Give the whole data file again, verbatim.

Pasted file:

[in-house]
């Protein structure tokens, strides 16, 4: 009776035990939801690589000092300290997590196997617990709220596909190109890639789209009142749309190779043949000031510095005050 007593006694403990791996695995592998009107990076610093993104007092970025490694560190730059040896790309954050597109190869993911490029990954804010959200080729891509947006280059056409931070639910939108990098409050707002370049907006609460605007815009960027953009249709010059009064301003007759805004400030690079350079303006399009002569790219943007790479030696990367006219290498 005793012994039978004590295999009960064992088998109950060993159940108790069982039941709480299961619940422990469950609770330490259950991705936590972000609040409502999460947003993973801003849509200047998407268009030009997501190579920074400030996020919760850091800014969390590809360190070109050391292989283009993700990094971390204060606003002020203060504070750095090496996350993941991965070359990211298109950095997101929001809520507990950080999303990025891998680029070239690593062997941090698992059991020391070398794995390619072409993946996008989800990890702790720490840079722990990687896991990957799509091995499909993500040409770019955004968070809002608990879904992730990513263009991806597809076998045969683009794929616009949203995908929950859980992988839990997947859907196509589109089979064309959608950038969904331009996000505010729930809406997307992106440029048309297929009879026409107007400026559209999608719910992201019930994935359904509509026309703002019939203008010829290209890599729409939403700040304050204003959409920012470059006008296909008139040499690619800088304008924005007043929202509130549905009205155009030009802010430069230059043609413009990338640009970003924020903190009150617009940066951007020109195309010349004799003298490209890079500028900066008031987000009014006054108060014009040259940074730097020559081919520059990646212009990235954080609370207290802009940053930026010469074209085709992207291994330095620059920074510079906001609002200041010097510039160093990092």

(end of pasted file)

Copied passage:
[in-house]
């Protein structure tokens, strides 16, 4: 009776035990939801690589000092300290997590196997617990709220596909190109890639789209009142749309190779043949000031510095005050 007593006694403990791996695995592998009107990076610093993104007092970025490694560190730059040896790309954050597109190869993911490029990954804010959200080729891509947006280059056409931070639910939108990098409050707002370049907006609460605007815009960027953009249709010059009064301003007759805004400030690079350079303006399009002569790219943007790479030696990367006219290498 005793012994039978004590295999009960064992088998109950060993159940108790069982039941709480299961619940422990469950609770330490259950991705936590972000609040409502999460947003993973801003849509200047998407268009030009997501190579920074400030996020919760850091800014969390590809360190070109050391292989283009993700990094971390204060606003002020203060504070750095090496996350993941991965070359990211298109950095997101929001809520507990950080999303990025891998680029070239690593062997941090698992059991020391070398794995390619072409993946996008989800990890702790720490840079722990990687896991990957799509091995499909993500040409770019955004968070809002608990879904992730990513263009991806597809076998045969683009794929616009949203995908929950859980992988839990997947859907196509589109089979064309959608950038969904331009996000505010729930809406997307992106440029048309297929009879026409107007400026559209999608719910992201019930994935359904509509026309703002019939203008010829290209890599729409939403700040304050204003959409920012470059006008296909008139040499690619800088304008924005007043929202509130549905009205155009030009802010430069230059043609413009990338640009970003924020903190009150617009940066951007020109195309010349004799003298490209890079500028900066008031987000009014006054108060014009040259940074730097020559081919520059990646212009990235954080609370207290802009940053930026010469074209085709992207291994330095620059920074510079906001609002200041010097510039160093990092």